Suppose $U_n = \prod_{k=2}^n \cos\left(\frac{\pi}{2^k}\right)$ and $V_n = U_n\cdot\cos\left(\frac{\pi}{2^n}\right)$.

How can I prove that $U_n$ and $V_n$ are adjacent?

What is the limit of $U_n$ and $v_n$?

Note: $W_n = U_n\cdot\sin\left(\frac{\pi}{2^n}\right)$ and $W_n$ is geometrical.

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What does "adjacent series" mean? – DonAntonio Nov 5 '12 at 13:38

By the double angle formula, we have that

$$\sin x=2\sin \frac x 2 \cos \frac x 2$$

Using the double angle formula once more

$$\sin x=2\cdot 2 \sin \frac x 4\cos \frac x 4 \cos \frac x 2$$

You should realize that by induction,

$$\sin x=2^n \sin \frac x {2^n} \prod_{k=1}^n \cos \frac x {2^k}$$

This means that, for $x\neq 0$.

$$\frac{\sin x}x=\frac{2^n}x \sin \frac x {2^n} \prod_{k=0}^n \cos \frac x {2^k}$$

$$\frac{\sin x}{x}= \frac{\sin \dfrac x {2^n}}{\dfrac x {2^n}} \prod_{k=0}^n \cos \frac x {2^k}$$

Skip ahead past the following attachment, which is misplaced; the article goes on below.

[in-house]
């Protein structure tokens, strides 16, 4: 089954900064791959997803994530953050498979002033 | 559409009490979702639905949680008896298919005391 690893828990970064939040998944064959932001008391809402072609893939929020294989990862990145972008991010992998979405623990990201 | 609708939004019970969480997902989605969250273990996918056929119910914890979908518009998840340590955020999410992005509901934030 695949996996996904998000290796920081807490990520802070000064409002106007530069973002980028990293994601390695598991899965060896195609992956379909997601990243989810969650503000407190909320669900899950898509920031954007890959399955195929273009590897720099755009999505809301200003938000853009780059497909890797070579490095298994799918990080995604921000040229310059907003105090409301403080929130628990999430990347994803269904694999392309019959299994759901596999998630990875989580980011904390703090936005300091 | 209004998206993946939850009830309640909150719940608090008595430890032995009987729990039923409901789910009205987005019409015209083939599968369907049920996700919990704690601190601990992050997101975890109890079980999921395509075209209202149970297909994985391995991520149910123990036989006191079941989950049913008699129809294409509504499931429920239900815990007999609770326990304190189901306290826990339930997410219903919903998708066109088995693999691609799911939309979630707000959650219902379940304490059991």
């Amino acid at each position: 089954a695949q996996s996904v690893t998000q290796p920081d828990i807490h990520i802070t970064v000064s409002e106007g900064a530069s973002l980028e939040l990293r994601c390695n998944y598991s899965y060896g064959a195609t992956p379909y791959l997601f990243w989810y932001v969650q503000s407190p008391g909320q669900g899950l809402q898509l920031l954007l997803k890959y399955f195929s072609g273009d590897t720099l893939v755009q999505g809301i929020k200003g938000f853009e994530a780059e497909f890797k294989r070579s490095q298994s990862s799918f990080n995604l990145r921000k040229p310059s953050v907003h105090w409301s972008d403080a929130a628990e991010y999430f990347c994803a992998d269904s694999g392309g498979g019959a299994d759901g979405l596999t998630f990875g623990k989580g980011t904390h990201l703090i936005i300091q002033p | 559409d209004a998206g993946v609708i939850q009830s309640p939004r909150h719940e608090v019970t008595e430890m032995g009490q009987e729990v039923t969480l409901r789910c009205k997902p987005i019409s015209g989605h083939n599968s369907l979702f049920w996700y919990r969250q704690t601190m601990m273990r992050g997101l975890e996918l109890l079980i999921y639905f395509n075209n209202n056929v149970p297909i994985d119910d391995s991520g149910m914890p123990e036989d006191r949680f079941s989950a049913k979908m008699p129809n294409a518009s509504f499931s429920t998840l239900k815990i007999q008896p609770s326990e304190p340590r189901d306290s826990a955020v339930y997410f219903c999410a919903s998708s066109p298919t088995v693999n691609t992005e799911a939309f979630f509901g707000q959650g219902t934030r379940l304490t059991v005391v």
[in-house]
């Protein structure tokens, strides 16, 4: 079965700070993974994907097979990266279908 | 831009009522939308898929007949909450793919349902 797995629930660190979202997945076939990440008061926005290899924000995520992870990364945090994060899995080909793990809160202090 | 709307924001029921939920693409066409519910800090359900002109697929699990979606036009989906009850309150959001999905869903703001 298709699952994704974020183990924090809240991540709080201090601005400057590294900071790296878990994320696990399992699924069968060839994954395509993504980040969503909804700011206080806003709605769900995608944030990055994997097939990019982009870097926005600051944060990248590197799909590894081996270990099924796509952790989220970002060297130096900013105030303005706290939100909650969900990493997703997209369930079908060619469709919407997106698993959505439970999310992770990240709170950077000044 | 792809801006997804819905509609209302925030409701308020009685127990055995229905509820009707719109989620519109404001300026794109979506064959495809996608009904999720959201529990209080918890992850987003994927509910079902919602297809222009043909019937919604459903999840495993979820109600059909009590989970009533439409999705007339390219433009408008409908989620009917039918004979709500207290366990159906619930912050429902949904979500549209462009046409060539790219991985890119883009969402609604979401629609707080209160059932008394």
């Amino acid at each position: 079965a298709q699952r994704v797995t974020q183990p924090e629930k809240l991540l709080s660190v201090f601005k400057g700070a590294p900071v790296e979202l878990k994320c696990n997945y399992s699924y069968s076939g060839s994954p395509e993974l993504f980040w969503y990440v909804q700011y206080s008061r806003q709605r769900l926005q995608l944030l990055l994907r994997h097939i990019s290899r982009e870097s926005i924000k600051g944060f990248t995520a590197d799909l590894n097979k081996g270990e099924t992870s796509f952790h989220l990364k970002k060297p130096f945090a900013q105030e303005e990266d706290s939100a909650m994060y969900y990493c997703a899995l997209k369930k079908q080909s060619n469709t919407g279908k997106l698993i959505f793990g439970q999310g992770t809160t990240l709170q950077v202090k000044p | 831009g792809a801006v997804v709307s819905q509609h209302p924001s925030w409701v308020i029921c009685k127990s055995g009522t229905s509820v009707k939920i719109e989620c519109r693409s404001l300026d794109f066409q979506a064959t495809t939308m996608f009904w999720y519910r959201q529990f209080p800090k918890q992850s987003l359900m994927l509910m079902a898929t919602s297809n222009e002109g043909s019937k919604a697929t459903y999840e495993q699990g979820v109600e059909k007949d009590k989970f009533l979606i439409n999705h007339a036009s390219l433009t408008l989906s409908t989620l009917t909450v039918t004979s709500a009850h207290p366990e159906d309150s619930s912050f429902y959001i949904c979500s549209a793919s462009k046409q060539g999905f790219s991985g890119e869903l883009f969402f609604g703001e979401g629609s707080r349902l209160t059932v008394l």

Now let $x=\pi /2$. We get

$$\frac{{\sin \frac{\pi }{2}}}{{\frac{\pi }{2}}} = \frac{{\sin \frac{\pi }{{{2^{n + 1}}}}}}{{\frac{\pi }{{{2^{n + 1}}}}}}\prod\limits_{k = 0}^n {\cos } \frac{\pi }{{{2^{k + 1}}}}$$

or

$$\frac{2}{\pi } = \frac{{\sin \frac{\pi }{{{2^{n + 1}}}}}}{{\frac{\pi }{{{2^{n + 1}}}}}}\prod\limits_{k = 2}^{n + 1} {\cos } \frac{\pi }{{{2^k}}}$$

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so the limit is \frac{2}{\pi} – pourjour Nov 5 '12 at 13:46
and how did you conclude that \sin x=2^n \sin \frac x {2^n} \prod_{k=1}^n \cos \frac x {2^k}, I know you can use induction to prove but is there any easy way without wasting time looking for this formula – pourjour Nov 5 '12 at 13:48
@pourjour You aren't "wasting time". Induction is the most sensible way I can think about now. Just use the double angle formula to reduce the $n+1$ case to $n$ and you're done. And use dollar signs to get the LaTeX to render. – Pedro Tamaroff Nov 5 '12 at 13:51